13 Lifesavers Massage Therapists Keep Handy

  I’m horrified to report that last night I discovered three tiny warts on my hand. Gah, it’s an occupational hazard I was hoping never to experience! As I dabbed a liquid bandage onto the spots after freezing them dead with this frightening spray I bought at the drugstore, I thought about the many products that help me get through the day. Mind you, I’m not getting a kickback for any product mentions, and I’m not even sure it’s all right to list brand names here. So if I’m in the wrong, please feel free to educate me….

Toothbrush, toothpaste, breath strips and gum In massage school, my foundations instructor mentioned that the day before or the day that we massage, we shouldn’t eat strong-tasting foods. Considering that I work five days a week and lurve my garlic and onions, that’s just not an option. So all of the above-listed items are key. Breath strips are my most recent find. They’re small but mighty and spare me from sounding like I’m chewing my cud. Gum is reserved for times I really need to brush but can’t. I buy a softer-smelling, pleasing flavor and only chew a half stick at a time to reduce obnoxiousness by half. 

Barrettes, hair ties I’m sorry. Show me a spa with coiffed massage therapists, and I’ll show you the harrowing behind-the-scenes that is required to give a great massage while still looking pretty. It’s an endless battle for them. I simply can’t do it. In my world, makeup is minimal, bangs are often clipped back, and hair MUST be off my neck, or I exit the therapist’s room with makeup melted down to my knees and wet hair, much resembling a dirty puddle. 

Mini fan this relates to the hair ties. It’s teeny and doesn’t pack much of a punch, but that wee machine keeps me sane each session. I’m a sweat-er, plain and simple, and I’ve taught myself how and when to position that sucker on me (and not my client) without the client knowing. 

Traveler’s manicure kit From nipping surprise hangnails to trimming and filing nails, I use at least one item from my kit daily. (Have I ever mentioned that I often have to file my fingertips in this profession? Strange, but true!)

Burt’s Bees Hand Salve If I had a dollar for every time someone told me, “How can your skin be dry and cracking? You’re rubbing oil onto your hands all day,” I’d have a good dollar or two by now. We have to lather up all the way past our elbows twice as many times as we massage, before and after each session. This salve is as sleek as satin, and smells like a field of lavender. Don’t be discouraged by the price; a tin should last you at least one winter. 

Coconut oil This all-natural product was a big help for my forearms last winter. Again, we’re scrubbing up quite often throughout the day, and during the cold months I was alarmed to discover that the skin on my arms felt a lot like tweed. It took two weeks during my back-mending hiatus to get that skin feeling like…well, skin. While it doesn’t do much for cracked fingertips, coconut oil aborbs quickly, smells warm and comforting and, best of all, doesn’t sting chapped skin like a mother-trucker. *Ahem!*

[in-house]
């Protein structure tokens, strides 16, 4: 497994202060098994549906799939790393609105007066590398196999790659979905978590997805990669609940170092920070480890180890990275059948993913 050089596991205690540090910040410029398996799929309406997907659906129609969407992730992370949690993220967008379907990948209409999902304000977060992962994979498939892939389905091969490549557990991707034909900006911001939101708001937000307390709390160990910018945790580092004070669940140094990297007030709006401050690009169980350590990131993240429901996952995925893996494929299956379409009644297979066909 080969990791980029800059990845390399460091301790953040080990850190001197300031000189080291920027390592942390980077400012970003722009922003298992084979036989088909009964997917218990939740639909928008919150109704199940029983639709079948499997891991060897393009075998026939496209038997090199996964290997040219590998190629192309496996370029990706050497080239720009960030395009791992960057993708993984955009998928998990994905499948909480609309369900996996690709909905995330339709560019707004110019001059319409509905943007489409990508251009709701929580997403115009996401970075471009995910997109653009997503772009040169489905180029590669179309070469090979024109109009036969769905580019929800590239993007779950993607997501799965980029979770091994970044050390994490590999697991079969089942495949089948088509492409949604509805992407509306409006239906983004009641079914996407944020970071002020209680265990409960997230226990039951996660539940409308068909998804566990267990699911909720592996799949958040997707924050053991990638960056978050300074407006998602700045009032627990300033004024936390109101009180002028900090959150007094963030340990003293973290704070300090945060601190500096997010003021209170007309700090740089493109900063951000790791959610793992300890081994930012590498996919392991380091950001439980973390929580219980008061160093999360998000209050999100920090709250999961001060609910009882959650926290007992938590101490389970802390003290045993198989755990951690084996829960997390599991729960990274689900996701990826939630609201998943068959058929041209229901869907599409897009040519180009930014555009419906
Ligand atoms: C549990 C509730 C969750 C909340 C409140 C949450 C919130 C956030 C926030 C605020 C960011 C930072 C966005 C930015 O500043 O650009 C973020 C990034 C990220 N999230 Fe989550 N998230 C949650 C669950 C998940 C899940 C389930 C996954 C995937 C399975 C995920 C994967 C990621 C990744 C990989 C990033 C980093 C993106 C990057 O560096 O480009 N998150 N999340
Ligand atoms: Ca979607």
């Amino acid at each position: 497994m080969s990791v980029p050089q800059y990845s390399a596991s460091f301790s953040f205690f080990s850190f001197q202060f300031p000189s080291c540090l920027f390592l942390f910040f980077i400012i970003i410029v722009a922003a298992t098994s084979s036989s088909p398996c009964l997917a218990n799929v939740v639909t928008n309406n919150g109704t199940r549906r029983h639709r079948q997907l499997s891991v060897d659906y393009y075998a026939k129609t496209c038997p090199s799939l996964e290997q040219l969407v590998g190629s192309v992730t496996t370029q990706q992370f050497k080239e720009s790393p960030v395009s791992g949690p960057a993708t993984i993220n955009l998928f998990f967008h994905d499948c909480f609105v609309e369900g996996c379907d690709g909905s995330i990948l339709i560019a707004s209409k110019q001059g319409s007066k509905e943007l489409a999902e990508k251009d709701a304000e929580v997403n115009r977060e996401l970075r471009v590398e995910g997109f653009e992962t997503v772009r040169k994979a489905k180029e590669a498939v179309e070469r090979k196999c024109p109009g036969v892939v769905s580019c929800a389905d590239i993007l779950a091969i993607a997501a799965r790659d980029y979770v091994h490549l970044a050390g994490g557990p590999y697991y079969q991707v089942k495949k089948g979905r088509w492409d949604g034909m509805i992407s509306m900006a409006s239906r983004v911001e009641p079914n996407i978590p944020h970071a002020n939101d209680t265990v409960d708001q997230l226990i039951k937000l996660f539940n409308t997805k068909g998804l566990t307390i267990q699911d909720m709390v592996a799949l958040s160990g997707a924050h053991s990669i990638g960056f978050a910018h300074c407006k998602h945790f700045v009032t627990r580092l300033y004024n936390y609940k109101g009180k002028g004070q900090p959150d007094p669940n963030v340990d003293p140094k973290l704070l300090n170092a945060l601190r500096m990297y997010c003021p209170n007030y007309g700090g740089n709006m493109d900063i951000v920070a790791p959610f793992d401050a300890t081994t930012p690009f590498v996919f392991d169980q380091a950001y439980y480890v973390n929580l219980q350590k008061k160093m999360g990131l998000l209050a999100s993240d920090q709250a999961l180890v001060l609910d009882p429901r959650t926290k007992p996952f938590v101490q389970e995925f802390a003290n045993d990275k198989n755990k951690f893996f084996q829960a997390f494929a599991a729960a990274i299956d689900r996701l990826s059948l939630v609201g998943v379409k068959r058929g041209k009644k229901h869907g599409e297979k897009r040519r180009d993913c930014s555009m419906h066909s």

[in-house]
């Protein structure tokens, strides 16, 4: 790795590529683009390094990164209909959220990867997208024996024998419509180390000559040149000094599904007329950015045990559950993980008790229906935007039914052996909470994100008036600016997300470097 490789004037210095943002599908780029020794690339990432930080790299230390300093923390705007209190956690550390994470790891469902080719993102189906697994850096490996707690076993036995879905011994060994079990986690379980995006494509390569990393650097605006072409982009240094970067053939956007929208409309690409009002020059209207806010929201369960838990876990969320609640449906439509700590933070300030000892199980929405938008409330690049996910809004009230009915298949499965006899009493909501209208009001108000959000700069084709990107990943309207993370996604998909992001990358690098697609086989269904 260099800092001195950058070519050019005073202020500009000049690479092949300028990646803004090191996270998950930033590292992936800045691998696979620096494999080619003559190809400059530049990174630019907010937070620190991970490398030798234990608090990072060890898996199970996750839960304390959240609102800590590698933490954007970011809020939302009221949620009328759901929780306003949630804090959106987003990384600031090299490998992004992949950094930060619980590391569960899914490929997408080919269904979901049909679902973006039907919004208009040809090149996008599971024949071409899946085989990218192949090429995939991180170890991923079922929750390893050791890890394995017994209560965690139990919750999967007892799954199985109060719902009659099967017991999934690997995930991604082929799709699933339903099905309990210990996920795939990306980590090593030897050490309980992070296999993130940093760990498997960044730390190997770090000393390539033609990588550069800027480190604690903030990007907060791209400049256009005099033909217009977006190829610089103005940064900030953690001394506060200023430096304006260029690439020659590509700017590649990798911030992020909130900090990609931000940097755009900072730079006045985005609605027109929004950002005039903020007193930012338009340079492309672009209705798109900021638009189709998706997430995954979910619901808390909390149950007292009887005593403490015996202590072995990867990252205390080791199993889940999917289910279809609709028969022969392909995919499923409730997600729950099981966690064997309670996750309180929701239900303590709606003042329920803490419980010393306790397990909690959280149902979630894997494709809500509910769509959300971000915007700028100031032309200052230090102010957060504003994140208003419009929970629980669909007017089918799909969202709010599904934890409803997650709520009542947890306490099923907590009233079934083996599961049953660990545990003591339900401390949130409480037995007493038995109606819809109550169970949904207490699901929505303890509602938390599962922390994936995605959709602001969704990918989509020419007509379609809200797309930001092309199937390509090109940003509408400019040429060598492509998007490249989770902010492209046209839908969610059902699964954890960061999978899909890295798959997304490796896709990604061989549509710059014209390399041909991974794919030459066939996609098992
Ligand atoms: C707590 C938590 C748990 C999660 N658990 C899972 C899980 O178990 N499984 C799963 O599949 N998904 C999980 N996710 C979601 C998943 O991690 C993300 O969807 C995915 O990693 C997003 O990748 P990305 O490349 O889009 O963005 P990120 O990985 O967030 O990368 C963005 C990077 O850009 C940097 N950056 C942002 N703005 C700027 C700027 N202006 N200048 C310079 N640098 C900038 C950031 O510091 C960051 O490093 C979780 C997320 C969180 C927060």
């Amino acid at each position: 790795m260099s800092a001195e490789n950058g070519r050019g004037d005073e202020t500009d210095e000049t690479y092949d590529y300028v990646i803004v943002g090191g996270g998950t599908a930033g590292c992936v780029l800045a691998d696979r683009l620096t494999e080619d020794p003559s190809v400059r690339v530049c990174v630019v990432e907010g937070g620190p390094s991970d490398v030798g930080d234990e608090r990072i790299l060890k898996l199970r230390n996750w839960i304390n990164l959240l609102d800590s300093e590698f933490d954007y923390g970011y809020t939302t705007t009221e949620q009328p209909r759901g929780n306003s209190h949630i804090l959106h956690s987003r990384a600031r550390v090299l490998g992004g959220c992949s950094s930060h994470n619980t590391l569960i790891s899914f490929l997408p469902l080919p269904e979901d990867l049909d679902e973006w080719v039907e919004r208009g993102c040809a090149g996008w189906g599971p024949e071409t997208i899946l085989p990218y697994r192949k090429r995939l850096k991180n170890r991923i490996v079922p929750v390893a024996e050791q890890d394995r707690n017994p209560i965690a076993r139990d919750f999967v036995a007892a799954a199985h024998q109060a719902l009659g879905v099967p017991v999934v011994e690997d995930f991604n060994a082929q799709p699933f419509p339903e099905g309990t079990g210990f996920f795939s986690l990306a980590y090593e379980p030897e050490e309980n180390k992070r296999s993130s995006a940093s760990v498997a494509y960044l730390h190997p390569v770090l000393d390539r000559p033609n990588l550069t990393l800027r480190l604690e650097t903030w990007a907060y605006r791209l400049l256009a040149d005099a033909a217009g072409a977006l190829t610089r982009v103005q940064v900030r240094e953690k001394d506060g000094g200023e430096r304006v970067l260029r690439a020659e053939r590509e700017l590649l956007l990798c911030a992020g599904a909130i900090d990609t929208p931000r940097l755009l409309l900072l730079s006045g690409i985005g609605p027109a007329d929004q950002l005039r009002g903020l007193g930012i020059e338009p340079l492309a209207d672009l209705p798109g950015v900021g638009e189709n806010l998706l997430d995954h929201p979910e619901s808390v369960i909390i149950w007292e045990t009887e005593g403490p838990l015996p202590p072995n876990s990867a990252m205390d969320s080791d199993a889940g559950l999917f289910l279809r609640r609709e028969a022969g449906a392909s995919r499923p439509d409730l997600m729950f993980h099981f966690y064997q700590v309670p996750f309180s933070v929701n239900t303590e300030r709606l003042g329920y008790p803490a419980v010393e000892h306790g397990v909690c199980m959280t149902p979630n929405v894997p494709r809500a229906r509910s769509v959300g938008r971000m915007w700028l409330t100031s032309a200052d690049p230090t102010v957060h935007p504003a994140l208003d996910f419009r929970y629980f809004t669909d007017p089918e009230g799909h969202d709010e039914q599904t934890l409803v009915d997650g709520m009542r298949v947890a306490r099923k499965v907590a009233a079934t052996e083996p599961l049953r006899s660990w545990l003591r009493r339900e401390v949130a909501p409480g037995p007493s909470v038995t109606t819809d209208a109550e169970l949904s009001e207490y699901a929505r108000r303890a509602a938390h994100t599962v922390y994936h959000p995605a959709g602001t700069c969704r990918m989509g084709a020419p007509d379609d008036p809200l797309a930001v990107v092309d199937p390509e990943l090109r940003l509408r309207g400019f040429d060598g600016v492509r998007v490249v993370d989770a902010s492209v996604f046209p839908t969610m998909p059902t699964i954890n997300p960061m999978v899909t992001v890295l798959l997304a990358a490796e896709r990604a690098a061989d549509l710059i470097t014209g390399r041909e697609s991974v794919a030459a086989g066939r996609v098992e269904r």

New Skin liquid bandage I learned this just today. Fellow MT’s would tell me to dab some New Skin on the cracks in my thumbs, and I ignored them…because it peels right off and feels scratchy to the client, doesn’t it? Well, that may be true for the generic brand I bought last winter, but the New Skin I just got today actually feels like skin, so much so that I dabbed on some extra to make sure it was there. 

Non-latex gloves These made today’s three massages possible. Not pleasant, mind you, but possible. (The liquid bandage purchase happened after my shift.) Therapists and clients are pleasantly surprised that a massage with surgical gloves feels almost like the gloves are not even there. But they come with a caveat for sweat-ers like me. You’d be amazed by how much sweat one hand generates in a 50-minute session! It made for some embarrassing squeaks during one of my appointments today when some trapped air escaped the glove all deflating-balloon-like. 

Good shoes I can’t emphasize this one enough. I need steady, supportive shoes to do good work. We’re not just on our feet all day, we’re lunging…All. Day. If my shoes don’t fit properly, I’ll know within the first five minutes of my first session. It makes for a long session when you’re uncomfortable on your feet….

Zinc lozenges Surprise! Here’s a fourteenth item that I can’t believe I almost forgot to mention. Yes, they make food and beverages taste weird. Yes, there’s controversy as to whether they even work. But placebo effect be damned, they work for me. And considering all of the colds a massage therapist is trapped in a room with for 50+ minutes at a time, she or he needs a trusty line of defense. Good-quality vitamins in general are critical for the various ickies that float around, year ’round. 

This list covers the basics. The above items keep me as calm and collected as possible to get me through the day with at least some grace (which says a lot since I’m naturally ungraceful). Fellow massage therapists and bodyworkers, are there any must-haves that you rely on? 

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